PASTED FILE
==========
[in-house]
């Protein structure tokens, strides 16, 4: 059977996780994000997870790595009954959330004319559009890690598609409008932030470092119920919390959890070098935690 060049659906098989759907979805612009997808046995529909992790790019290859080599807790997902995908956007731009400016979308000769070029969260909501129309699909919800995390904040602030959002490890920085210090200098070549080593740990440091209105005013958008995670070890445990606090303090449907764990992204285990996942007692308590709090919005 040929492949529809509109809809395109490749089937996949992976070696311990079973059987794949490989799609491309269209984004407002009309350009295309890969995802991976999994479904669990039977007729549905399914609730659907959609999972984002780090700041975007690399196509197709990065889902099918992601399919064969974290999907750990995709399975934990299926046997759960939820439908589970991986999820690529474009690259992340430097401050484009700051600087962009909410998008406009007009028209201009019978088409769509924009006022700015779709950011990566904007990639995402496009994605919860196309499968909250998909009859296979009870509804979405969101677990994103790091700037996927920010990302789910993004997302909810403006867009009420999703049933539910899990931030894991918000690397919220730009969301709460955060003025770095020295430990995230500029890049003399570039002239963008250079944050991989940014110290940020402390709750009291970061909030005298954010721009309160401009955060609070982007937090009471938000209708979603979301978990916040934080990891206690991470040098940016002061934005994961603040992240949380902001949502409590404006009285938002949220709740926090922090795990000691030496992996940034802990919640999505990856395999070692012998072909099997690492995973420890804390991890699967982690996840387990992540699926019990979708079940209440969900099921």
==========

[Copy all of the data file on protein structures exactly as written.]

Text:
[in-house]
């Protein structure tokens, strides 16, 4: 059977996780994000997870790595009954959330004319559009890690598609409008932030470092119920919390959890070098935690 060049659906098989759907979805612009997808046995529909992790790019290859080599807790997902995908956007731009400016979308000769070029969260909501129309699909919800995390904040602030959002490890920085210090200098070549080593740990440091209105005013958008995670070890445990606090303090449907764990992204285990996942007692308590709090919005 040929492949529809509109809809395109490749089937996949992976070696311990079973059987794949490989799609491309269209984004407002009309350009295309890969995802991976999994479904669990039977007729549905399914609730659907959609999972984002780090700041975007690399196509197709990065889902099918992601399919064969974290999907750990995709399975934990299926046997759960939820439908589970991986999820690529474009690259992340430097401050484009700051600087962009909410998008406009007009028209201009019978088409769509924009006022700015779709950011990566904007990639995402496009994605919860196309499968909250998909009859296979009870509804979405969101677990994103790091700037996927920010990302789910993004997302909810403006867009009420999703049933539910899990931030894991918000690397919220730009969301709460955060003025770095020295430990995230500029890049003399570039002239963008250079944050991989940014110290940020402390709750009291970061909030005298954010721009309160401009955060609070982007937090009471938000209708979603979301978990916040934080990891206690991470040098940016002061934005994961603040992240949380902001949502409590404006009285938002949220709740926090922090795990000691030496992996940034802990919640999505990856395999070692012998072909099997690492995973420890804390991890699967982690996840387990992540699926019990979708079940209440969900099921």